A disagreement between major Indonesian religious leaders and the government on how to respond to China’s crackdown on Turkic Muslims raises questions about the Islamic World’s ability to sustain its silence about what amounts to one of the most concerted assaults on the faith in recent history.
Rejecting a call on the government by the Indonesian Ulema Council, the country’s top clerical body, to condemn the crackdown that has seen up to one million Turkic Muslims detained in re-education camps in China’s north-western province of Xinjiang, Indonesian vice-president Jusuf Kalla insisted that the government would not interfere in the internal affairs of others.
The disagreement could take on greater significance after elections in April next year which incumbent president Joko Widodo is expected to win Widodo’s vice-presidential running mate, Maruf Amin, is the ulema’s council’s chairman.
Since joining the presidential ticket, Amin has retained his council position as non-active chairman.
Nonetheless, eager to attract Chinese infrastructure investment, Kalla’s position is in line with a majority of Muslim countries, who have opted to remain silent in a bid not to jeopardise relations with the People’s Republic even if many of them have responded angrily to far less threatening incidents such as the condemnation of British writer Salman Rushdie for his novel, The Satanic Verses; the cartoon depiction in Denmark of the Prophet Mohammed; and the burning of a Quran by an American pastor.
In a similar vein, Mushahid Hussain, chairman of Pakistan’s Senate Foreign Affairs Committee, said the cardinal principle of Pakistan-China relations was to refrain from commenting on anything to do with another other country’s domestic issues even though some 200 small Pakistani businessmen have been campaigning for the release of their Uyghur spouses from Chinese camps and either the lifting of travel bans on their children or being allowed to visit them.
“Given the relationship of Pakistan with China, and in the Muslim world, in particular, the Chinese narrative is apparently being accepted across the board as the one that is correct,” Hussain Said.
By the same token, Turkey with its ethnic and cultural links to China’s Turkic Muslims and past support for Uyghur aspirations has adopted a similar attitude as Chinese investment and financial aid expands.
With the exception of a few protests in Bangladesh and India and critical statements by Malaysian leaders, Muslims across the globe have largely refrained from pressuring their governments to speak out about developments in Xinjiang.
If anything, China retains its status of Asia’s top tourism destination for Muslim travellers.
Nabeel Shariff, the founder of UK-based halal holiday company Serendipity Tailormade, struggled with the ethical aspects of promoting Muslim tourism to China, but concluded that “In a way, it makes sure the Uygur community are not forgotten.”
Shariff’s justification notwithstanding, there is little public evidence of the plight of China’s Turkic Muslims being in the Muslim public eye. Muslim and Chinese leaders appear to be betting that the silence is sustainable.
That threatens to be a risky strategy. For one, the crackdown in Xinjiang is expanding to the Hui, China’s non-Turkic Muslims.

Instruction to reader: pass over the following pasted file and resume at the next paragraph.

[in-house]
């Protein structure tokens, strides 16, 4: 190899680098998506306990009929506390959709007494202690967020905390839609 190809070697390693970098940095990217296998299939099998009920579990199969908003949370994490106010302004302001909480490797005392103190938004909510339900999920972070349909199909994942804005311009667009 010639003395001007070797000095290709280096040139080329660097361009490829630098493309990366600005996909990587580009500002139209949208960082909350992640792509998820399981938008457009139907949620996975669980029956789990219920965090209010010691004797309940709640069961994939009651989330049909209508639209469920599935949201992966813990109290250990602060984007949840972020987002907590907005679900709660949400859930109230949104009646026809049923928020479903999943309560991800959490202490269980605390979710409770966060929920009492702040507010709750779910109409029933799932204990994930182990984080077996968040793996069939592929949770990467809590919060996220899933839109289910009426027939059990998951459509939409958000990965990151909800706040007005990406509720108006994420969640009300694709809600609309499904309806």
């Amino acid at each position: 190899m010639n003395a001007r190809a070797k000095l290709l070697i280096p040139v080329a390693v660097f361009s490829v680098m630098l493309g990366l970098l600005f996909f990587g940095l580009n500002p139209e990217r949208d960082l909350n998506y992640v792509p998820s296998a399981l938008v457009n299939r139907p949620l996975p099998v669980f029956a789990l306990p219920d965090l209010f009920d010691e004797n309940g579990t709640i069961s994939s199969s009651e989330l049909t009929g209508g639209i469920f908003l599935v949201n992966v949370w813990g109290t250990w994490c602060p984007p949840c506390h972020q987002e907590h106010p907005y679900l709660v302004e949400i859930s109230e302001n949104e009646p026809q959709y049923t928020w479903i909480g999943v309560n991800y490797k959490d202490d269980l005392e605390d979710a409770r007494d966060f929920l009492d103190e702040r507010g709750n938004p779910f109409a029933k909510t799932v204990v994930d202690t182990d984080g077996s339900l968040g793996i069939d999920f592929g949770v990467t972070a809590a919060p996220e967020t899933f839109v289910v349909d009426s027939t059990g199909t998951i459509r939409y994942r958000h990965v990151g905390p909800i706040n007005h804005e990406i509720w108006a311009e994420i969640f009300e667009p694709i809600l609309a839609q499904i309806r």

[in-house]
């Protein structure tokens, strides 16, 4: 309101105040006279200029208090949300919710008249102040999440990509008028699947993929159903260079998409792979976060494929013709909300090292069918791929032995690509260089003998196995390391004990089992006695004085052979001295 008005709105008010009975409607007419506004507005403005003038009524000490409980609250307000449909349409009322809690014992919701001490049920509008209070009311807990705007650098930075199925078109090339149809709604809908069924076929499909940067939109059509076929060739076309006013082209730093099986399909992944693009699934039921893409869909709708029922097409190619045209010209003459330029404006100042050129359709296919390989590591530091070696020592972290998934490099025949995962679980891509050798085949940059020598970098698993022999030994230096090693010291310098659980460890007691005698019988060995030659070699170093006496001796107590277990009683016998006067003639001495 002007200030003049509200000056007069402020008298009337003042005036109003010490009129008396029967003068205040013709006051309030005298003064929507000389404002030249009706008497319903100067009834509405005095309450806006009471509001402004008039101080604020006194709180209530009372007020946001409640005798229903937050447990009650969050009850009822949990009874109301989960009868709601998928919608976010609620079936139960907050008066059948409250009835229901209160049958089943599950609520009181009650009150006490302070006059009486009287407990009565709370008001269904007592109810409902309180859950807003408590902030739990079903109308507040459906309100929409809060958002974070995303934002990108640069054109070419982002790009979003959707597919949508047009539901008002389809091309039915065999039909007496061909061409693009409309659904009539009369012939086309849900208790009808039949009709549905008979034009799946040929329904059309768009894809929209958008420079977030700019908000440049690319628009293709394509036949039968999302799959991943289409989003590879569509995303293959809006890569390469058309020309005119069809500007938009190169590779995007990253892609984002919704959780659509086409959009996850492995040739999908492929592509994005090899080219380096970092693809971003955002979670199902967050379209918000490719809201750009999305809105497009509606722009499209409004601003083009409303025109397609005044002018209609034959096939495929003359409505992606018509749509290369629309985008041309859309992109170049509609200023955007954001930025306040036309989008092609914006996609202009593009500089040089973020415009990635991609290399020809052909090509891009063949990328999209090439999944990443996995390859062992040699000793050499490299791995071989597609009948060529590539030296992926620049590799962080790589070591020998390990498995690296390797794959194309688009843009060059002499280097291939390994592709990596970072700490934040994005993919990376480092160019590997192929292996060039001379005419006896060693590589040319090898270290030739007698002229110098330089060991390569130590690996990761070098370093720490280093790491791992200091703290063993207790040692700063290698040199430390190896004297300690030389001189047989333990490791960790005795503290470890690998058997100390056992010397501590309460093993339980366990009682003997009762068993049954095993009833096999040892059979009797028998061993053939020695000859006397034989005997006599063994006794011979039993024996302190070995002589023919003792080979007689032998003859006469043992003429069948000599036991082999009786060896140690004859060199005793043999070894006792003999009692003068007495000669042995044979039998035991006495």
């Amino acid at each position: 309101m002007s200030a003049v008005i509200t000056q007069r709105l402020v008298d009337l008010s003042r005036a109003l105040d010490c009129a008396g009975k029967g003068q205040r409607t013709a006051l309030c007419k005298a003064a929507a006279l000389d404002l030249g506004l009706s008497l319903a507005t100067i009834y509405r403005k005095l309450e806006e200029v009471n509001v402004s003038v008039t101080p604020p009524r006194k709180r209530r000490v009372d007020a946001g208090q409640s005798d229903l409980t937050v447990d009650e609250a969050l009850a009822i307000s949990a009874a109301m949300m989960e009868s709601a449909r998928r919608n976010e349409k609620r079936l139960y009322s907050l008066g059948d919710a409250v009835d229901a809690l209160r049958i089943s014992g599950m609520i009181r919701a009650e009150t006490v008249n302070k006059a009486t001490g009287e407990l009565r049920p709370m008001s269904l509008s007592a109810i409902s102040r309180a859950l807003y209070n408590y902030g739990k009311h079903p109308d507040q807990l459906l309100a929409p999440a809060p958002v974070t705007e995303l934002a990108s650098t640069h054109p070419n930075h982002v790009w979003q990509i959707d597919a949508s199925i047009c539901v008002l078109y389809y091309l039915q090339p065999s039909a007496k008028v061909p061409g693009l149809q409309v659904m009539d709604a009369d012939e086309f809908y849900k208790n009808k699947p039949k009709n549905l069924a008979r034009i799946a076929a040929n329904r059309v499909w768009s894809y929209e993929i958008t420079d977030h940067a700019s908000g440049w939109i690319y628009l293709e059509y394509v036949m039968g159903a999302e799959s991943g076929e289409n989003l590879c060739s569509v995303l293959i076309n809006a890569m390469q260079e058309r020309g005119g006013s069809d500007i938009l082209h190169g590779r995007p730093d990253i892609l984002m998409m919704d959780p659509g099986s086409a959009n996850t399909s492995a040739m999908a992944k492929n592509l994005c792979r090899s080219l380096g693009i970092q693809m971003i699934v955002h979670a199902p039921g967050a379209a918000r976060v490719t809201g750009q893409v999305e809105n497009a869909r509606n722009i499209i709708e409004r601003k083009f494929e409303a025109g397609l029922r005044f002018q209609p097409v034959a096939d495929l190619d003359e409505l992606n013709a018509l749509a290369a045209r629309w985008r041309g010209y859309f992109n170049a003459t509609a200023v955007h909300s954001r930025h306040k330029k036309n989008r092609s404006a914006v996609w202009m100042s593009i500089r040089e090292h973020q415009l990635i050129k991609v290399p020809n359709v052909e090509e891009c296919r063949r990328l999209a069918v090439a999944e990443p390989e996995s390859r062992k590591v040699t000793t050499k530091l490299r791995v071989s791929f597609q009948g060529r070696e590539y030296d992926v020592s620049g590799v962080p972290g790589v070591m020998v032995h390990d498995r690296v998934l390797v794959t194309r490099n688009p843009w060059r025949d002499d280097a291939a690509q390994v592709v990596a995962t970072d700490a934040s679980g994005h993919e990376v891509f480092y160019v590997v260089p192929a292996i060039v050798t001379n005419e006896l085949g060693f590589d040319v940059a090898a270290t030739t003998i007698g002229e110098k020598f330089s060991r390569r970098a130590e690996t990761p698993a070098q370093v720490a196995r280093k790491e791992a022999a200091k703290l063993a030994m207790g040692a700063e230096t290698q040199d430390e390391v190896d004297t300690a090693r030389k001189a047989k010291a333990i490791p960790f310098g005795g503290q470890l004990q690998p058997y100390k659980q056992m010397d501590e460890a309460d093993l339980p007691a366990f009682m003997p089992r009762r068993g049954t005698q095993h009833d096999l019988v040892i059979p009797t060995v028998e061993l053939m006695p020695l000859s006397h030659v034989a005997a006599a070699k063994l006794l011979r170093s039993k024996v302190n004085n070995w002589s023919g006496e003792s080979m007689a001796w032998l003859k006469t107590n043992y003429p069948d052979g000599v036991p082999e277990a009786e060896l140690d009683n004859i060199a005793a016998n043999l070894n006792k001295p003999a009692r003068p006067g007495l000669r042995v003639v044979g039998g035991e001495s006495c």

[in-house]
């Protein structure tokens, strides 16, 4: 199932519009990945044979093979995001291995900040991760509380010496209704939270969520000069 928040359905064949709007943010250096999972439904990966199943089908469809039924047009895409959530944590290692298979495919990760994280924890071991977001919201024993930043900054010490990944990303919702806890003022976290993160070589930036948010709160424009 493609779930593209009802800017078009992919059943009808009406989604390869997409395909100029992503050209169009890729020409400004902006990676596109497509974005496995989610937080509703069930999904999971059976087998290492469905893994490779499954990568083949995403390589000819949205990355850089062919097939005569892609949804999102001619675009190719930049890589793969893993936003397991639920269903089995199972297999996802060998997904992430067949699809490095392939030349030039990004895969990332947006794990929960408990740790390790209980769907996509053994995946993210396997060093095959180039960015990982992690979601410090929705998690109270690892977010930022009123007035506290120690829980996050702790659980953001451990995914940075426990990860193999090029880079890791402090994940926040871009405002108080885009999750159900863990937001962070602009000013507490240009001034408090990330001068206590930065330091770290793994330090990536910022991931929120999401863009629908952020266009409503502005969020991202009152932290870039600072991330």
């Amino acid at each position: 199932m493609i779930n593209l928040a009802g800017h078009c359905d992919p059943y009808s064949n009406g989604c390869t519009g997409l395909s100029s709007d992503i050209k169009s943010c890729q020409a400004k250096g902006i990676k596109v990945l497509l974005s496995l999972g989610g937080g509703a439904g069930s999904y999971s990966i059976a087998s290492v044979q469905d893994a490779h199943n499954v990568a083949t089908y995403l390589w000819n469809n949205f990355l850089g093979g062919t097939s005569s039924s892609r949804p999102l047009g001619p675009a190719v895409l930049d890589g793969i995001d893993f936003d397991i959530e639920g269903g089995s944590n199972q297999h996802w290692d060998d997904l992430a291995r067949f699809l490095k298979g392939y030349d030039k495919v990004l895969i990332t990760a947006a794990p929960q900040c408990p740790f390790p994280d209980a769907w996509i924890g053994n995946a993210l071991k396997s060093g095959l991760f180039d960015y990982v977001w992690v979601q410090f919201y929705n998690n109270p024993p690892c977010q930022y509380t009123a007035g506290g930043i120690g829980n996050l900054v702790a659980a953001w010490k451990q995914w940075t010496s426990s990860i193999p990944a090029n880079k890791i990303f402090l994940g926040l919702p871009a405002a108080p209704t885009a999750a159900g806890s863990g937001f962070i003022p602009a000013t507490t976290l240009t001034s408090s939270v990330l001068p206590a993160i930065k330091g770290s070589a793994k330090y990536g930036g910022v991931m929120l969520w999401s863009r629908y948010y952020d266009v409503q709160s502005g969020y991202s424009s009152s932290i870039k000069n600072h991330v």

The autonomous region of Ningxia Hui recently signed a cooperation agreement on anti-terrorism with Xinjiang in a bid to learn from the crackdown on the Turkic Muslims or in the words of the Global Times, a Communist Party organ, “to learn from Xinjiang's experiences in promoting social stability.”
Mounting Western criticism of the crackdown, that is toughest on Muslims, but also targets other religious groups, including evangelists, puts Muslim nations on the spot.
The criticism is likely to lead to Western companies boycotting products made in Xinjiang by inmates of the re-education camps, which China describes as institutions for vocational training or people who were recently released but forced to work in factories associated with the crackdown.
An Associated Press investigation published this week tracked the shipment of sportswear from a factory linked to the camps to Badger Sportswear in the United States that supplies university bookshops and sports teams around the country.
“We will voluntarily halt sourcing and will move production elsewhere while we investigate the matters raised,” said Badger CEO John Anton.
New Jersey Republican Congressman Chris Smith, a member of the House Foreign Relations Committee, called on the Trump Administration to ban imports from Chinese companies associated with detention camps.
A potential black swan is an anti-Chinese sentiment in a number of Muslim countries, some of which have ethnic links to China’s Turkic Muslims, as a result of perceptions of Chinese commercial terms for project finance and loans associated with the People’s Republic’s infrastructure-driven Belt and Road initiative that are perceived to be debt traps.
In an illustration of the risk, Kunaysh Sultanov, a member of the Kazakh parliament and former deputy prime minister and ambassador to China, took issue with the government’s walking a tightrope, attempting to balance its relations with its need to stand up for the rights of Kazaks.
“There should be talks taking place with the Chinese delegates.
Every delegation that goes there should be bringing this topic up… The key issue is that of the human rights of ethnic Kazakhs in any country of the world being respected,” Sultanov said after a Chinese camp worker of Kazakh descent who had escaped to the Central Asian republic testified in court about what she had witnessed.